Ni2+ + Fe3+ ↔ Ni3+ + Fe2+ (6)

image file: c5ra20981a-f4.tif
Fig. 4 Variation among the resistivity, dielectric constant and dielectric loss of NiFe2−2xAlxLaxO4 spinel ferrite samples.

As both the Fe2+ and the Ni3+ ions have a strong tendency to reside in the B-site, so it may readily contribute in the conduction process.

The increase in resistivity with the Al3+ content, is the formation of stable electric bonds37 between the Al3+ and Fe2+ ions which localizes Fe2+ charge carriers that in turn hinders Verwey mechanism,33 hence increasing resistivity. It may also be due to the probability of electron hopping, responsible for the conduction mechanism in the studied ferrites as the higher values of activation energy obtained for these ferrites suggest that hopping is linked with the electrical energy barrier experienced by the electrons during hopping. Therefore, greater activation energy will signals to higher resistivity.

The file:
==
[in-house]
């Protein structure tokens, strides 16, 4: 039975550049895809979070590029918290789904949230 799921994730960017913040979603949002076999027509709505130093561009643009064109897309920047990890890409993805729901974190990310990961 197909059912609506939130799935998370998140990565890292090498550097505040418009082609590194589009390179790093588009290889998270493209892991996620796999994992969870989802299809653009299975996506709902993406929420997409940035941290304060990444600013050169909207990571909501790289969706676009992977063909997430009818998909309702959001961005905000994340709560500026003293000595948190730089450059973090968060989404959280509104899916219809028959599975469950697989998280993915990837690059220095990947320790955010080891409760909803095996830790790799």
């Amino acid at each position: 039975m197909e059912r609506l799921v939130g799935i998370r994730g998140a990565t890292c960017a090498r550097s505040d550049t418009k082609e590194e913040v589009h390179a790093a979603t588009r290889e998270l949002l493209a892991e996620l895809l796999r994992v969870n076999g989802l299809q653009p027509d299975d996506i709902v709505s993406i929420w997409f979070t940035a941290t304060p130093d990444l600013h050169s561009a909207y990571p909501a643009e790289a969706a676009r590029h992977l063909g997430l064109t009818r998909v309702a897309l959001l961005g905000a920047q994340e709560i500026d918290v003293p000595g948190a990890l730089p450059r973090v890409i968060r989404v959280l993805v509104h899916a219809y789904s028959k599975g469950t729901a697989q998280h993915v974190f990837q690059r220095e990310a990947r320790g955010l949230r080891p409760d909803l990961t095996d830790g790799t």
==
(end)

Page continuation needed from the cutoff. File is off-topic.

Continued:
Another cause for increase in resistivity with the Al3+ concentration is due to the strong preference of Al3+ ions for B-sites resulting into the replacement of Fe3+ ions at the B-site. Aluminum ions have no contribution in the conduction process however; limit the degree of Fe2+ ↔ Fe3+ exchange. This phenomenon not only hinders the Verwey mechanism amongst the statistically distributed Fe2+ and Fe3+ ions at the equivalent crystallographic lattice sites, but also increases the resistivity because of this mechanism. Moreover, La3+ ions tends to migrate some of the Fe3+ ions to tetrahedral A site, which decreases the concentration of Fe3+ ions at octahedral B site and hence would limit the hopping probability between Fe2+ and Fe3+ ions. This is indicative of the fact that electronic conduction in ferrites contains hopping of electrons between Fe ions having variable valence (+2/+3) at the octahedral sites. The hopping probability is based on the separation between ions involved in conduction process and activation energy.38 Moreover, in the case of the NiFe2−2xAlxLaxO4 system the probability for hole-transfer is also negligible as compared to the electron transfer. However, at concentration x = 0.20 the resistivity decreases as shown in the Fig. 4. The possible reason for the behaviour is the excess of Al–La content and the Fe2+ ions at the octahedral site39 facilitate the conduction process and ultimately causes the resistivity to decrease. The other reason is the larger atomic radius of La3+ ion, which may bring the oxygen ions close to each other in the crystal lattice where the probability of hopping electrons is increased and hence as a result the resistivity is decreased.